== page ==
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With Or Without Tom--domino's Boycott Continues

With Or Without Tom--domino's Boycott Continues image With Or Without Tom--domino's Boycott Continues image With Or Without Tom--domino's Boycott Continues image
Parent Issue
Month
November
Year
1989
Copyright
Creative Commons (Attribution, Non-Commercial, Share-alike)
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Agenda Publications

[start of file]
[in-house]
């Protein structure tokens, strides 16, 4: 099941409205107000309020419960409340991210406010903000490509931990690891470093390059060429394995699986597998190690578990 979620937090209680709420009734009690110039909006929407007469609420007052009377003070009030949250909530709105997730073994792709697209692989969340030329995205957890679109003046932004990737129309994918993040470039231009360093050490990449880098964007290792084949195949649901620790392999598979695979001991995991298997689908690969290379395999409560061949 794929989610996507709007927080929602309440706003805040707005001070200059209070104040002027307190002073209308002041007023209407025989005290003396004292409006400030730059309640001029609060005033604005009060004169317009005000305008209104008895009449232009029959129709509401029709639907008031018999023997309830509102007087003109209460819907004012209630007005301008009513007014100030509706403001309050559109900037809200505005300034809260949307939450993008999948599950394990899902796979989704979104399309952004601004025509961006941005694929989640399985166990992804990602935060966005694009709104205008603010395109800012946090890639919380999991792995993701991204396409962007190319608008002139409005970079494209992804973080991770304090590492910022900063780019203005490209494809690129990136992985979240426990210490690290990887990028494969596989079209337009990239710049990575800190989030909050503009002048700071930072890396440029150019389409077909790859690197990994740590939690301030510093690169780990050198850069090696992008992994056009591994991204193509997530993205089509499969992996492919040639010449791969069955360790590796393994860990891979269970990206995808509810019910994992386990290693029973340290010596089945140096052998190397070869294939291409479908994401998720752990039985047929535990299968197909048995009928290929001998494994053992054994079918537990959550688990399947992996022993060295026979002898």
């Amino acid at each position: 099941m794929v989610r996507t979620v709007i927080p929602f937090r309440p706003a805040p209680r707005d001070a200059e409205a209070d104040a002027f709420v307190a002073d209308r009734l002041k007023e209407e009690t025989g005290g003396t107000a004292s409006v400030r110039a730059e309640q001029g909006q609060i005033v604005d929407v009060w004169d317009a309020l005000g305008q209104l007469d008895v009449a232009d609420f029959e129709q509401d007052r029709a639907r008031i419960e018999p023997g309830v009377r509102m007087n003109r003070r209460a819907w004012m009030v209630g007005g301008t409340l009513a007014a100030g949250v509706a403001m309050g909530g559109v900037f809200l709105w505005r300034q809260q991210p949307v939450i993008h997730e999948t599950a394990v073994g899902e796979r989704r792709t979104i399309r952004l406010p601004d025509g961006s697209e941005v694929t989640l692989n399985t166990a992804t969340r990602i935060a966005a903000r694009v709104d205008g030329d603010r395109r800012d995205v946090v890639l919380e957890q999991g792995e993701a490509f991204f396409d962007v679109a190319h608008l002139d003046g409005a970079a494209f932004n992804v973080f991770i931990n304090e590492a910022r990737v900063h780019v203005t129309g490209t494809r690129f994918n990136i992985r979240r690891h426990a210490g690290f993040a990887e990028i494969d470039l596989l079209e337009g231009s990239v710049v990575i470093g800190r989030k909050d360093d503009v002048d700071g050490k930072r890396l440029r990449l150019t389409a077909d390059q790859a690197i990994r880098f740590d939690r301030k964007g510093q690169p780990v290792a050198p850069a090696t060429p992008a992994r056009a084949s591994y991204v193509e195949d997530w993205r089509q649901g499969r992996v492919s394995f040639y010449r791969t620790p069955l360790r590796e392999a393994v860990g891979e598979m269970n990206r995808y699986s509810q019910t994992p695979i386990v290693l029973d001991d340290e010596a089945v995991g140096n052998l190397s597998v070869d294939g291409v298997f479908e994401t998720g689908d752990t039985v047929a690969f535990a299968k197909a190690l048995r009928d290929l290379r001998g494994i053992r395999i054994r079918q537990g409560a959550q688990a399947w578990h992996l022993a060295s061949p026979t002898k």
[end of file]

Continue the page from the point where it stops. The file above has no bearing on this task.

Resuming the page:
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ANN ARBOR- 'Torn Monaghan isn't the only thing wrong with Domino's," said Jan BenDor, president of Ann Arbor-Washtenaw NOW (National Organization for Women) at an October 19 press conference. "The objectionable policies and investments of Domino's Pizza Corporation would continue even if Torn Monaghan sold out tomorrow," said BenDor. "Any potential buyer of Domino's Pizza will also be buying a boycott," said Jeff Gearhart, spokesperson for the Coalition to Boycott Domino's Pizza, the sponsor of the press conference. Boycotters claim that Monaghan uses pizza profits to promote irresponsible land development, limit women's reproductive freedom, break unions, and promote aright-wing agenda in Central America. Some boycotters are mad simply because Monaghan wants to move Tiger Stadium, the historie home of the Detroit Tigers, a team Monaghan bought with pizza profits in 1983. The Domino 's Pizza boycott was initiated by NOW last January after Monaghan canceled a 1988 NOW-sponsored fundraiser scheduled at Domino's Farms. The event was canceled when Monaghan learned that proceeds would benefit the People's Campaign for Choice. Monaghan also angered the wider pro-choice community by donating $110,000 in 1988 to the Committee to End State-Funded Abortions in Michigan. In July 1989 the Coalition to Boycott Domino's Pizza formed and joined with NOW in calling for a consumer boycott. The Coalition includes NOW, the Latin American Solidarity Committee, the Ann Arbor Committee to Defend Abortion Rights, the Ann Arbor Tenants Union, Women's International League for Peace and Freedom, the Homeless Action Committee, and the Industrial Workers of the World On July 18 and again on Sept. 1 1 the Coalition picketed the entrance to Domino's Farms, the corporation's world headquarters in Ann Arbor Township. The protesters carried signs and handed out leaflets to Domino's employees as they left work. The Coalition's activities attracted the attention of both the local andnational media, including aMacNeilLehrernews crew at the September protest. The story is tentatively set to air in mid-November, according to BenDor. And then came the big announcement: Torn Monaghan might sell Domino's Pizza, a $2.3 billion a year enterprise he spent the last 29 years building. In a Sept. 8 letter to his employees, Monaghan explained that he wan ted more time "to help various charities" and to engage in "prudent estáte planning" (The Ann Arbor News, Sept. 10, 1989). Monaghan's charitable gifts flow from the Domino 's Foundation and have increased sharply in the past few years- from $157,000 in 1987 to an expected $2 million this year, company spokesperson Ron Hingst told the Detroit Free Press (10189). "The major recipiënt of Domino's aid is the Honduras mission," the Free Press reported, "but others benefiting include C.W. Mott Hospital in Arm Arbor and U-M 's athletic program and architecture school." The "Honduras mission" is Monaghan's sponsorship of Father Enrique Sylvestre's mission, based in El Mochito, Honduras. Father Enrique is a Word of God member trained in 1 988 to be a S word of the Spirit coördinator (see 'The Torn MonaghanWord of God Connection," AGENDA, 989). 'The Word of God today is the heart of a sophisticated worldwide organization," Craig T. Smith wrote' in the Ann Arbor Observer (587). "In 1982, on its 15th armiversary, it formed the Sword of the Spirit, an international federation of 44 Christian communi t ies that look to Ann Arbor for leadership." Some think Monaghan's talk of a sale was sparked by the effectiveness of the boycott, rather than any desire to become a full-time philanthropisL "The question' s been asked if the boycott of Domino's Pizza... has affected my thinking," Monaghan wrote recently in a guest column for the Los Angeles Times (91789). "It probably hasn't because the boycott really hasn't hurt bus(see DOMINO'S, page 6) DOMINO'S (from page one) inesses. However, I wouldn't want my support of such social issues to hurt my franchisees in the future." "Another [Domino's] Farms worry and whisper," Bob Talbert gossiped in his Detroit News column. "There are currently more sub $5,50O-a-week outlets - read unprofitable - than ever before" (10 2289). "The Coalition to Boycott Domino's Pizza applauds and takes credit for Monaghan's decisión to distance himself from the Corporation," said Jeff Gearhart. "However, limits upon personal freedom of choice, anti-unionpractices, unsafe working conditions and irresponsible development are inherent within Domino's current corporate practices. It is unclear whether a change in ownership would result in a change in these corporate practices." David Black, president of Domino's since June and the person in charge of the company 's daily operations, told the Detroit Free Press that Domino's "corporate cuitare" is one key to the sale of the company (91 589). Any buyer would have to mesh with Domino 's unique corporate culture and ethics. Black said. That culture includes, some say, a strict employee dress code and a harsh employee drug-testing policy. It also includes, according to Russ Bellant, many Word of Godmembers (National Catholic Reporter, 111888). For example, the president of Thomas S. Monaghan, Inc. (TSM, Inc. ), John E. McDevitt, is a Word of God member, according to a former executive of Domino's who wishes anonymity. Since 1982 McDevitt has had responsibility for management of Domino's Farms Corp., TSM Financial Group, Inc., The Communications Group, Inc., and TSM Properties, Inc. This particular ex-employee believed there were many Word of God members in TSM Inc. Peter Thomasen, Directorof Operationsfor Domino's Services Corp., is also one of five leaders of the Word of God community . Thomasen is also "a er of Washtenaw County Rescue, an anti-abortion group that has blockaded the doors of abortion clinics in Ann Arbor and Ypsilanti" (The Ann Arbor News, 102589). Thomasen has been arrested and charged with disorderly conduct at abortion clinics at least three times this year in Washtenaw County. There are also many stories, from a wide variety of sources, that suggest another possible aspect to working for Domino's or one of its Monaghan-owned affiliates like TSM, Inc., or T and B Computing, Inc. Some employees are encouraged, sometimes as a precondition to advancement, to attend a weekend Word of God retreat. It must be stressed that these stories are unconfirmed, and second-hand. Many people fear telling their story to the press directly lest they lose their job. Yet AGENDA has heard so many similar accounts that we feel obligated to print the allegation. Some boycotters allege there are more links between Domino's Pizza, the Word of God community , and Washtenaw County Rescue. They point to facilities and activities at 2630 N. Earhart PI. as an example of a possible connection, or at least the appearance of a network of support. Another group, the Ann Arbor Township-based Coalition of Concemed Neighbors (CCN), points to the same N. Earhart PI. address as yet another example of persistent zoning violations by Domino's Farms. Though not of ficially part of the Coalition to Boycott Domino's Pizza, CCN was represented by Tony Searing at the Oct. 19 press conference. CCN's membership swelled recently to over 100, according to Searing, because of Domino's plans to resurrect their Christmas light show. Residents packed an October 16 Ann Arbor Township Board meeting and were able to persuade the TownshipBoard to vote unanimously to deny the Domino's Light Show permit application. Two days later The Ann Arbor News reponed that Monaghan would defy the Board's ruling and go ahead with the light show, saying he applied for a permit only as a courtesy. "Monaghan's response," said Searing, "showed his true colors, something arearesidents - Domino's (see DOMINO'S, page 11) DOMINO'S p.a.., neighbors - have seen for some time." CCN also alleged a number of zoning violations by Domino's, claiming that "a property owned by a Monaghan Limited Partnership at 2630 N. Earhart PI., Usted as 'Christ King Catholic, ' has been used to hold church services without appropriate zoning." In an Oct. 9 letter to Ann Arbor Township Supervisor Elizabeth Langford, CCN alleges that "during a recent two-week period [ 8 1689 to 82889], 2630 N. Earhart PI. was used on six separate occasions for large group gatherings - some of over 75 cars." On Aug. 27 a sign was placed on the corner of Plymouth Road and N. Earhart PI. directing people to "Armenian Church Services." On Aug. 28 they allege there was a funeral service held at 2630 N. Earhart PI., with cars lining both sides of the s treet. On May 29, according to apublicity flier distributed by Washtenaw County Rescue, a Memorial Day "Fund Raising Rescue Picnic" was held at "Father Frank's house, 2630 N. Earhart PI." All proceeds "will go to Washtenaw County Rescue to save the unborn," the flier said. Washtenaw County Rescue is the local chapter of Operation Rescue, the national organization some opponents cali "Operation Bully" for their sometimes violent protest tactics at abbrtion clinics across the country. District Court records show thatGerry Holowicki, Robert Roloke, and Joseph Stauder all have arrest records, charged with "creating a disturbance" in connection with their participation in one or more "rescues" in Washtenaw county. Court records also show that the three list 2630 N. Earhart PI. as their residence. Records at the Washtenaw County Treasurer's Office identify the owner of 2630 N. Earhart PI. as Domino 's Farms Limited Holding Partnership.ThelistinginBresser's - a directory of addresses - reads: "CHRIST KING C ATHLC, 2 RESIDENCE, 1 BUSINESS." Ameritech Pages also lists 2630 N. Earhart PI. in the "Business" section as the address of Christ the King Catholic Association. Christ the King Catholic Association (CKC A) is one of four congregations associated with the Word of God community. The others are Covenant Presbyterian Church, Cross and Resurrection Lutheran Churches, and the Emmaus Fellowship (non-denominational). As the name would indícate, CKCA is the Catholic branch of the Word of God community (65% of Word of God's members are Catholic). Father Frank McGrath and Father Pat Egan are co-chaplains to the congregation, which falls under the authority of the Roman Catholic Diocese in Lans ing. Father Egan is also the corporate chaplain for Domino's Pizza. Father McGrath admitted in a recent interview that CKCA maintains an office at 2630 N. Earhart PI. Father McGrath also admitted that an" Armenian Church Service" was held in August and a funeral service was also held on the following day. "The funeral," Father McGrath explained, "was for a baby, and we had a larger crowd than expected." "Yes, there was a [fundraising Rescue] picnic in the spring which my friend Joe Stauder helped organize," Father McGrath said. Even though Father McGrath was "host to the event," he denied that the picnic in any way indicated support for Washtenaw County Rescue from either CKC A or the Word of God. Father McGrath did not deny that he personally supported the spirit and purpose of the picnic. "The Word of God community," said spokeperson Dick LaCroix in a recent interview, "is officially neutral when it comes to Washtenaw County Rescue. Word of God does not recommend participation to its members, nor does it discourage it." LaCroix explained that he personally did not approve of Washtenaw County Rescue's tacúes and that the issue was a "divisive" one in the Word of God community. Father McGrath stressed that CKCA has another office downto wn, and that as a private individual renting a home, he was entitled to use the grounds as he wished. When asked if AGENDA could see the lease agreement with Domino's Farms Limited Holding Partnership, Father McGrath refused. Dick Brunvand also refused to show AGENDA any lease agreement for the property. As director of community relations for Domino's Farms, Brunvand said that he was not the "proper authority" on the property in question. The proper authorities, he explained, did not wish to be interviewed by AGENDA. Brunvand admitted knowledge of a business on the premises (CKCA) and also ackno wledged the area was zoned single-family residency. But, he said, any zoning issue was between the tenants and the township. Just who the real tenants of 2630 N. Earhart PI. are at this point is still unclear. During an early anemoon visit to the grounds on October 27, AGENDA learned thatGerry Holowicki, Robert Roloke, and Joe Stauder were "at work," and unavailable for questions, according to an unidentified resident. Father McGrath would grant AGENDA an interview, but it would have to be later that day. While waiting to speak with Father McGrath during the second visit, AGENDA leamed from another unidentified resident that there are six tenants on the property including Father McGrath. They are all single men and they all live in one large, two-story house. The unidentified man said he was "from Malaysia and staving here as part of the Brotherhood." The man said that he has not been in the area that long but had lived with another group of single men on Island Lake Dr. (in Chelsea) and also with a family for a short period. His stay at 2630 N. Earhart PI., he said, was about to end shortly as he was retuming to Malaysia. Father McGrath refused to comment on any residen ts of 2630 N. Earhart PI. Consequently AGENDA was unable to confinn whether "the brotherhood" referred to was the Servants of the Word, " single men's brotherhood that includes Word of God co-founder S teve Clark and nearly 1 00 others" (Ann Arbor Observer, 587). The brothers have "declared themselves permanently single for the Lord" and "live, pray, and eat together in households (Ann Arbor Observer, 587). The Word of God sisterhood is called Servants of God's Love. Father McGrath stressed that "his house" was on grounds at the end of a cul-de-sac and events were not normally large enough to disturb neighbors. The Word of GodCKC A does not normally use the facilities for group meetings, marriages, funerals or Masses, he explained, as larger public buildings like Pease Auditorium at Eastem Michigan University are needed for such functions. The grounds include a very large yard, complete with a tennis court and a pond. Domino 's headquarters are within sight directly to thenorth of the property . In addition to the large, two-story house already described, there are two more buildings, a large free-standing garage and another small two-story house. It is in this smaller of the two houses that CKCA maintains its headquarters. Father McGrath provided an impromptu tour at the end of the interview. The fïrst floor is divided into office space and the second floor is a chapel. Is CKCA violating laws by its activities on property zoned for single-family residential use? Ann Arbor Township Supervisor Elizabeth Langford is the elected official ultimately responsible fo zoning law enforcement in the township. Langford told AGENDA that the township would investígate CCN's allegations about 2630 N. Earhart PI., as well as other zoning violations alleged in CCN's October 9 letter, and, if necessary, take legal action. Is there a connection between Domino's Pizza and CKCA, and between Domino's Pizza and Washtenaw Rescue? The boycotters certainly see one. Domino's says they are just the landlords. Father McGrath says he is just a private individual renting a house on nice grounds, "nice enough to have a few friends over now and then." Will Monaghan sell Domino's? Some critics claim that Monaghan isn't really serious about selling the pizza company he owns 97% of. They claim the timing of the announcement was intended todrownoutnewscoverageoftheboycott,whileproviding Domino's with free and mostly favorable publicity . Whether Monaghan does or doesn't sell Domino's is not important, say boycott organizers. The real question right now, they say, is whether the Coalition to Boycott Domino's Pizza can hurt pizza sales enough to force Domino's to change some of their objectionable corporate policies and practices.